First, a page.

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Interview with a Jazz Maven: Michael Cuscuna

Earlier this year I had the good fortune to sit down for an hour with Michael Cuscuna, who is a veritable walking encyclopedia on everything jazz-related. Many will recognize Michael as one of the owners of Mosaic Records (www.mosaicrecords.com), one of the preeminent jazz reissue labels. (The Mosaic approach deserves an article of its own, given its phenomenal record of tracking down master tapes and reissuing box sets in CD and/or vinyl.) Michael is also one of the éminence grise behind the Music Matters Blue Note reissue project (along with Ron Rambach and Joe Harley…and Steve Hoffman and Kevin Gray). In fact, it was Ron who kindly provided me with the introduction.

Michael Cuscuna

Michael Cuscuna

Michael and I met at Mosaic’s HQ in an industrial part of Stamford, CT on a dark, chilly evening, and not surprisingly, we started at the beginning: Michael first became enamored of jazz at 13 (50 short years ago) via the medium of the long-playing record. As he comments: “It just grabbed me.” Once hooked, he stayed with the vein. Over the years Michael (who had developed a deep respect for the Blue Note label) met many jazz musicians and others who told him of sessions that had been recorded but never issued. He kept a notebook with this information in it. In the ‘70s, Michael found himself in the Blue Note vaults on Third Street off La Cienega in L.A…the story of how this came to be is classic…from the Mosaic website: “Charlie Lourie, a former jazz and classical musician and executive at CBS Records, accepted the job as head of marketing for Blue Note in late 1974. We met in Los Angeles in the Spring of 1975. I showed him my notebook, which by this time had grown to sizable proportions. He was so excited that the next morning a contract was drawn up and by afternoon, I was at last in the Blue Note vaults.”

Six years of what appears to have been bliss ensued. In the early days, Michael would send cassette tapes to jazz musicians he knew, in hopes that they would be able to identify side men from the varied sessions. Things became easier when he found Alfred Lion’s notebook, which recorded details of the sessions.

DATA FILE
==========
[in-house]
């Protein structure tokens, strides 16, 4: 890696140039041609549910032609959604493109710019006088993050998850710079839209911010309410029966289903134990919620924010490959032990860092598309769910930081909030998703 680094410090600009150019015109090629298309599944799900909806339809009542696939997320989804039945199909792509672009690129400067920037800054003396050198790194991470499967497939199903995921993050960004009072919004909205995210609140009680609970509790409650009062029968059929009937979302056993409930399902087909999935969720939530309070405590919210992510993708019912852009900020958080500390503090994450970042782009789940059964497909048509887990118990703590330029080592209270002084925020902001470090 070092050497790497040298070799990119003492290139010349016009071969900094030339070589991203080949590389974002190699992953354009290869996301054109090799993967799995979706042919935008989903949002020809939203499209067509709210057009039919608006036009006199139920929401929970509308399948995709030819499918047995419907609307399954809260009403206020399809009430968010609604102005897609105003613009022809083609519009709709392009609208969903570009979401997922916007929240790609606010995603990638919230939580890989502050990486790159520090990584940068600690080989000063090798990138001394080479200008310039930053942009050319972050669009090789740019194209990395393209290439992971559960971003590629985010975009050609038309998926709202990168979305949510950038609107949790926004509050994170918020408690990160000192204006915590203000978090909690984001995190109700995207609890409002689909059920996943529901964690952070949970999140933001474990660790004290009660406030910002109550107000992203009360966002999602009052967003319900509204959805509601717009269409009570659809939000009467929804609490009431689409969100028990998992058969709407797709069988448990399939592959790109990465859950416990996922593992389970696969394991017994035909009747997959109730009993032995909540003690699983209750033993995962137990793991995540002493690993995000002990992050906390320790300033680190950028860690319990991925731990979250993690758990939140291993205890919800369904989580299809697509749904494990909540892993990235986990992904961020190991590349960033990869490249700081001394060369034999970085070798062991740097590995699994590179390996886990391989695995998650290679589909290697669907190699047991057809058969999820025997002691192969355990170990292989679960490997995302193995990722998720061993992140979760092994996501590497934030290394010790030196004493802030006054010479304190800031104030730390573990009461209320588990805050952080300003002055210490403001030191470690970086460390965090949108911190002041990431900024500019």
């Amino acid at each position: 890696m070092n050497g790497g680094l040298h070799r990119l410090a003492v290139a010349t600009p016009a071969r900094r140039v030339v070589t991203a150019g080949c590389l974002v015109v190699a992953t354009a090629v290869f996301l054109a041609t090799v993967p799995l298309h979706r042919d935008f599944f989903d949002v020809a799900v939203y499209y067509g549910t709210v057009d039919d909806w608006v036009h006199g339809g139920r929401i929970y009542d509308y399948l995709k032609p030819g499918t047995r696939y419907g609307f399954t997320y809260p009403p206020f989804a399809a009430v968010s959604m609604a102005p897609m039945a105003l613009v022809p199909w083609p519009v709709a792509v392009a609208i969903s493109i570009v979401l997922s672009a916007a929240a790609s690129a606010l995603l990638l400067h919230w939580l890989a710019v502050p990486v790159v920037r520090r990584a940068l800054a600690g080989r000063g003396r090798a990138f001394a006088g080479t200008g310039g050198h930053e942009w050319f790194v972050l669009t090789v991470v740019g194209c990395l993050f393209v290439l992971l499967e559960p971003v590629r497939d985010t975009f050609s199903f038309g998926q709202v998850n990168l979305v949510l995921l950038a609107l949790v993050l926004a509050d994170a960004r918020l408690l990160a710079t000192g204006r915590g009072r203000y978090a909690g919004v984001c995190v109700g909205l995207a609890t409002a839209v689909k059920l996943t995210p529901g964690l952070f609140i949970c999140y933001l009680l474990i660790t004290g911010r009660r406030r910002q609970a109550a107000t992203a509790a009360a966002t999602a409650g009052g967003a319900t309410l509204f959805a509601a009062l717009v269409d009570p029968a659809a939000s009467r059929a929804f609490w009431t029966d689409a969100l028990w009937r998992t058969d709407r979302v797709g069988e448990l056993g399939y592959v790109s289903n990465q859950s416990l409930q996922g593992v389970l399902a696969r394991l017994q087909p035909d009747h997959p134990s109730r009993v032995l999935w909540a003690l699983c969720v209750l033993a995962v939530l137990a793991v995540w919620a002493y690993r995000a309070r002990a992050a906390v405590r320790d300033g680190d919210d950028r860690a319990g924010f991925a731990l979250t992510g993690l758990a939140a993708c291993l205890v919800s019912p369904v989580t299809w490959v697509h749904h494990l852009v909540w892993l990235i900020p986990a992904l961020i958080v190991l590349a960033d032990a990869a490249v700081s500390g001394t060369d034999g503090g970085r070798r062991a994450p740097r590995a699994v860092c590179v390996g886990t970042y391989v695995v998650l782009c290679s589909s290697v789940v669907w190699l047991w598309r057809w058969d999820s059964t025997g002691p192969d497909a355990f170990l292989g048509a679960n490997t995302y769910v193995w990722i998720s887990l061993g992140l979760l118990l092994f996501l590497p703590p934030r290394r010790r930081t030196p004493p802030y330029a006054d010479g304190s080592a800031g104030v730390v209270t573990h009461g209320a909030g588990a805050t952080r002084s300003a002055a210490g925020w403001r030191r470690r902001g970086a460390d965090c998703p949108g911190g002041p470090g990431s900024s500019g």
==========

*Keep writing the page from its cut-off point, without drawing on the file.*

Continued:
Alas, good things can come to an end: On Thanksgiving day 1981 Warner Brothers laid off Lourie. At this point, Michael and Charlie decided to “resurrect” Blue Note (then owned by EMI Capital) and to “exploit the back catalog”. While Warner chose not to formalize a contract, they did let them use the Blue Note back catalog and encouraged Mosaic’s box set approach.

Mosaic’s approach, whereby each set is limited to a fixed number, has driven secondary prices (particularly for the vinyl sets) higher and higher. For a time, Mosaic was issuing vinyl as a counterpart to its CD sets, but they no longer do this. Now, when they do issue vinyl, it’s in three or four disc sets, rather than the nine or 10 LP sets as in the past.

Not content to stop at Mosaic, Michael is also a key part of the Music Matters team. Joe Harley and Ron Rambach contacted him when they needed to “break down corporate fences” at EMI to get their hands on the Blue Note master tapes. Harley felt that Michael’s name “meant something” and sure enough, it did. Michael’s first job was to determine which albums still had first generation master tapes, and he has remained involved as successive reissues have emerged from the Music Matters team in Ventura, CA. In discussing the master tapes, Michael pointed out to me that many of the second generation tapes still sounded phenomenal, and attributed that to the “old mastering engineers” who really knew how to make proper tape copies. He feels that this is a skill that died out in the ‘70s.

Both the music industry and the high-end audio industry have changed in many ways since then. Michael noticed that at the last audio show that he attended, high-end music servers outnumbered high-end turntables. “We only listen to 24/96 in the studio” notes Michael, adding he is confident that “high res streaming will prevail”. When I ask him for how much longer Music Matters will issue vinyl, Michael is a touch indirect: “Vinyl is slowing down.” (Indeed, shortly before press date, Music Matters announced the end of the line for the Blue Note reissues: 13 additional releases over the next year—it will have been 101 in all; not a bad run.)

He is more direct on the future of jazz: Color him optimistic. He sees tremendous talent among the new generation of jazz musicians, noting that he is observing wonderfully talented artists coming up the curve. The jazz scene in New York City (a benchmark) is fantastic…and he suggests I attend “this evening’s concert at the Village Vanguard” featuring the Esperanza Spalding trio. Much more pessimism is placed on the future of recorded music. Michael believes that the music industry’s future is dismal, noting that artists will be marketing and selling their own work: The middle man will be cut out. Artists will “make as much money as before, but will not have the same global reach.” Already, he notes, musicians can sell a $2.00 CD at a concert for $18.00.

At the end, says Michael, it’s all about the music, which touches you emotionally in a unique way. Even bad music can transport the listener (so true, particularly with regard to ‘70s top-40 music in my case). On the other hand, musical tastes evolve. Something that resonated with you when you were younger may cease to be important to you over time. Classic jazz, for many of us, retains that “transportational” character however, and we’re fortunate to have such compendia of knowledge as Michael Cuscuna walking among us.

 


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